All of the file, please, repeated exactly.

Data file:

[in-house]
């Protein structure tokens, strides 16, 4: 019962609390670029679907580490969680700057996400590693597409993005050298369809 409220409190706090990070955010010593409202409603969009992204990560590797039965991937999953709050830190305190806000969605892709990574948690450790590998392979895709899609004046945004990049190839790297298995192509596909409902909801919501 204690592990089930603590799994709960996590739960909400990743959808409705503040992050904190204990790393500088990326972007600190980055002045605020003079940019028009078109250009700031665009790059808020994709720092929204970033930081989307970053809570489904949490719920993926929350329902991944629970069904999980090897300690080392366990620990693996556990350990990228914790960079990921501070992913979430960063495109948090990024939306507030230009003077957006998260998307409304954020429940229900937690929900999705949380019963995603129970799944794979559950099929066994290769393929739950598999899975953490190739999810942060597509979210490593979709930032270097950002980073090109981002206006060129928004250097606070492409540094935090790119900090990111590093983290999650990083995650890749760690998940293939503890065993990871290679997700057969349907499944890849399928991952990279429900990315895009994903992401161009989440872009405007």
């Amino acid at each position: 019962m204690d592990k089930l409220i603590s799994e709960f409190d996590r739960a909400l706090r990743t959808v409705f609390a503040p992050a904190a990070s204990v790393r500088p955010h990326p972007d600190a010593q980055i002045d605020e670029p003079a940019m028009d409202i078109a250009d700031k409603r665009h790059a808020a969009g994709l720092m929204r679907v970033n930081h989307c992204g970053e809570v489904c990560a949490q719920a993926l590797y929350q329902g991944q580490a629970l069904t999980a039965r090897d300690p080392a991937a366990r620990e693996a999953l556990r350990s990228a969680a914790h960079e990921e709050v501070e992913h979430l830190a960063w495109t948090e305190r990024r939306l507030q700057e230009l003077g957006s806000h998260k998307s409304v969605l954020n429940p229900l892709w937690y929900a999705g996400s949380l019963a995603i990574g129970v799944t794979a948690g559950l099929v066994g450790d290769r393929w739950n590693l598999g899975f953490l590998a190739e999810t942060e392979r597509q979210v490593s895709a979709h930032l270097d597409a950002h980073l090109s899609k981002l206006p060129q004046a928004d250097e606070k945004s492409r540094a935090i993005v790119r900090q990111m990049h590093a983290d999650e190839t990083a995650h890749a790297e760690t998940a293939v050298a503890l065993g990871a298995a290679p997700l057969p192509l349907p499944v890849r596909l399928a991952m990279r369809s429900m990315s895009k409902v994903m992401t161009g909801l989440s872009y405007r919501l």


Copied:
[in-house]
């Protein structure tokens, strides 16, 4: 019962609390670029679907580490969680700057996400590693597409993005050298369809 409220409190706090990070955010010593409202409603969009992204990560590797039965991937999953709050830190305190806000969605892709990574948690450790590998392979895709899609004046945004990049190839790297298995192509596909409902909801919501 204690592990089930603590799994709960996590739960909400990743959808409705503040992050904190204990790393500088990326972007600190980055002045605020003079940019028009078109250009700031665009790059808020994709720092929204970033930081989307970053809570489904949490719920993926929350329902991944629970069904999980090897300690080392366990620990693996556990350990990228914790960079990921501070992913979430960063495109948090990024939306507030230009003077957006998260998307409304954020429940229900937690929900999705949380019963995603129970799944794979559950099929066994290769393929739950598999899975953490190739999810942060597509979210490593979709930032270097950002980073090109981002206006060129928004250097606070492409540094935090790119900090990111590093983290999650990083995650890749760690998940293939503890065993990871290679997700057969349907499944890849399928991952990279429900990315895009994903992401161009989440872009405007």
């Amino acid at each position: 019962m204690d592990k089930l409220i603590s799994e709960f409190d996590r739960a909400l706090r990743t959808v409705f609390a503040p992050a904190a990070s204990v790393r500088p955010h990326p972007d600190a010593q980055i002045d605020e670029p003079a940019m028009d409202i078109a250009d700031k409603r665009h790059a808020a969009g994709l720092m929204r679907v970033n930081h989307c992204g970053e809570v489904c990560a949490q719920a993926l590797y929350q329902g991944q580490a629970l069904t999980a039965r090897d300690p080392a991937a366990r620990e693996a999953l556990r350990s990228a969680a914790h960079e990921e709050v501070e992913h979430l830190a960063w495109t948090e305190r990024r939306l507030q700057e230009l003077g957006s806000h998260k998307s409304v969605l954020n429940p229900l892709w937690y929900a999705g996400s949380l019963a995603i990574g129970v799944t794979a948690g559950l099929v066994g450790d290769r393929w739950n590693l598999g899975f953490l590998a190739e999810t942060e392979r597509q979210v490593s895709a979709h930032l270097d597409a950002h980073l090109s899609k981002l206006p060129q004046a928004d250097e606070k945004s492409r540094a935090i993005v790119r900090q990111m990049h590093a983290d999650e190839t990083a995650h890749a790297e760690t998940a293939v050298a503890l065993g990871a298995a290679p997700l057969p192509l349907p499944v890849r596909l399928a991952m990279r369809s429900m990315s895009k409902v994903m992401t161009g909801l989440s872009y405007r919501l």